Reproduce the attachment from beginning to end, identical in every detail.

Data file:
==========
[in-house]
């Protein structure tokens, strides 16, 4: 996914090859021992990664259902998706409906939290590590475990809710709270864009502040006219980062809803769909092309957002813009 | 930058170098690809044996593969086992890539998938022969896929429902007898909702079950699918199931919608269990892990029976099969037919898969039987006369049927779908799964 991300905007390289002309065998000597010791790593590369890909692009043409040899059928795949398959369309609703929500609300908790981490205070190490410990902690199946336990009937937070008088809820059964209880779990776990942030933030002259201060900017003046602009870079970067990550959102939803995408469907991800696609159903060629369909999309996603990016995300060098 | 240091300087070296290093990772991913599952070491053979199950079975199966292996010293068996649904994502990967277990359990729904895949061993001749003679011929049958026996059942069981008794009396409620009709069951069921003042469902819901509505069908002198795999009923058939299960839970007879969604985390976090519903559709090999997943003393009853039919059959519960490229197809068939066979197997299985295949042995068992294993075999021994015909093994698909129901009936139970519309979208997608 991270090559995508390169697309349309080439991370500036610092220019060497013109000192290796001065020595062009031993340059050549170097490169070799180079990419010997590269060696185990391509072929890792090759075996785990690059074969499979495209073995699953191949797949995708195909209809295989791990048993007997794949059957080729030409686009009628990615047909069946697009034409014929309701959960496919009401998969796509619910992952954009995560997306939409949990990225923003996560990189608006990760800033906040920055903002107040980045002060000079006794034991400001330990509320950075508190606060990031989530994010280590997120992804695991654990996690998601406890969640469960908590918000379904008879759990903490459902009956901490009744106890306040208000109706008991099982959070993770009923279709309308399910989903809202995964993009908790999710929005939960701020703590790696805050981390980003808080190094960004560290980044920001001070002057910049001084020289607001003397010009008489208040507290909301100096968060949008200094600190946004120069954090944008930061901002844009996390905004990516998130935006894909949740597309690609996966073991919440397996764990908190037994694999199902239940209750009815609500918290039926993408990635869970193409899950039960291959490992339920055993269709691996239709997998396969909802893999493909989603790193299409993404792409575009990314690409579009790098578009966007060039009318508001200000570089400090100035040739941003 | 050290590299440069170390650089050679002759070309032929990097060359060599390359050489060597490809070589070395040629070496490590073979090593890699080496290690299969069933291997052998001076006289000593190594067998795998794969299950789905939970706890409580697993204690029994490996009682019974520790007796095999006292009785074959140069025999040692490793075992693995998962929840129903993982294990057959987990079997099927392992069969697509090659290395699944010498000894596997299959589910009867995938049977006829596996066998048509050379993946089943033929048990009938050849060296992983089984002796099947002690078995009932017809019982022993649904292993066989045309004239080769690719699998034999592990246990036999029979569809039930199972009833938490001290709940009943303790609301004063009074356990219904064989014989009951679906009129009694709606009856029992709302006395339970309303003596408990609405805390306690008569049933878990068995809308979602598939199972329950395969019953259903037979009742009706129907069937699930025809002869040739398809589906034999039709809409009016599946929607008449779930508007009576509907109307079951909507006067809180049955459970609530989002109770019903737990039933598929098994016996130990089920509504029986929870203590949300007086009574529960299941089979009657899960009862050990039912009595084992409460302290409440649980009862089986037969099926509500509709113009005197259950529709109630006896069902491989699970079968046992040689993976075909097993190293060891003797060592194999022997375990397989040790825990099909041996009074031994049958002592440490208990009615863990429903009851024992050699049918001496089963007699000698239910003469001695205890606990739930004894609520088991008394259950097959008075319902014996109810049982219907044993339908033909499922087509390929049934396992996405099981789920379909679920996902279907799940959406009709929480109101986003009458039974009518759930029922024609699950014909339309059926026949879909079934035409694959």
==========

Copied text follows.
[in-house]
């Protein structure tokens, strides 16, 4: 996914090859021992990664259902998706409906939290590590475990809710709270864009502040006219980062809803769909092309957002813009 | 930058170098690809044996593969086992890539998938022969896929429902007898909702079950699918199931919608269990892990029976099969037919898969039987006369049927779908799964 991300905007390289002309065998000597010791790593590369890909692009043409040899059928795949398959369309609703929500609300908790981490205070190490410990902690199946336990009937937070008088809820059964209880779990776990942030933030002259201060900017003046602009870079970067990550959102939803995408469907991800696609159903060629369909999309996603990016995300060098 | 240091300087070296290093990772991913599952070491053979199950079975199966292996010293068996649904994502990967277990359990729904895949061993001749003679011929049958026996059942069981008794009396409620009709069951069921003042469902819901509505069908002198795999009923058939299960839970007879969604985390976090519903559709090999997943003393009853039919059959519960490229197809068939066979197997299985295949042995068992294993075999021994015909093994698909129901009936139970519309979208997608 991270090559995508390169697309349309080439991370500036610092220019060497013109000192290796001065020595062009031993340059050549170097490169070799180079990419010997590269060696185990391509072929890792090759075996785990690059074969499979495209073995699953191949797949995708195909209809295989791990048993007997794949059957080729030409686009009628990615047909069946697009034409014929309701959960496919009401998969796509619910992952954009995560997306939409949990990225923003996560990189608006990760800033906040920055903002107040980045002060000079006794034991400001330990509320950075508190606060990031989530994010280590997120992804695991654990996690998601406890969640469960908590918000379904008879759990903490459902009956901490009744106890306040208000109706008991099982959070993770009923279709309308399910989903809202995964993009908790999710929005939960701020703590790696805050981390980003808080190094960004560290980044920001001070002057910049001084020289607001003397010009008489208040507290909301100096968060949008200094600190946004120069954090944008930061901002844009996390905004990516998130935006894909949740597309690609996966073991919440397996764990908190037994694999199902239940209750009815609500918290039926993408990635869970193409899950039960291959490992339920055993269709691996239709997998396969909802893999493909989603790193299409993404792409575009990314690409579009790098578009966007060039009318508001200000570089400090100035040739941003 | 050290590299440069170390650089050679002759070309032929990097060359060599390359050489060597490809070589070395040629070496490590073979090593890699080496290690299969069933291997052998001076006289000593190594067998795998794969299950789905939970706890409580697993204690029994490996009682019974520790007796095999006292009785074959140069025999040692490793075992693995998962929840129903993982294990057959987990079997099927392992069969697509090659290395699944010498000894596997299959589910009867995938049977006829596996066998048509050379993946089943033929048990009938050849060296992983089984002796099947002690078995009932017809019982022993649904292993066989045309004239080769690719699998034999592990246990036999029979569809039930199972009833938490001290709940009943303790609301004063009074356990219904064989014989009951679906009129009694709606009856029992709302006395339970309303003596408990609405805390306690008569049933878990068995809308979602598939199972329950395969019953259903037979009742009706129907069937699930025809002869040739398809589906034999039709809409009016599946929607008449779930508007009576509907109307079951909507006067809180049955459970609530989002109770019903737990039933598929098994016996130990089920509504029986929870203590949300007086009574529960299941089979009657899960009862050990039912009595084992409460302290409440649980009862089986037969099926509500509709113009005197259950529709109630006896069902491989699970079968046992040689993976075909097993190293060891003797060592194999022997375990397989040790825990099909041996009074031994049958002592440490208990009615863990429903009851024992050699049918001496089963007699000698239910003469001695205890606990739930004894609520088991008394259950097959008075319902014996109810049982219907044993339908033909499922087509390929049934396992996405099981789920379909679920996902279907799940959406009709929480109101986003009458039974009518759930029922024609699950014909339309059926026949879909079934035409694959």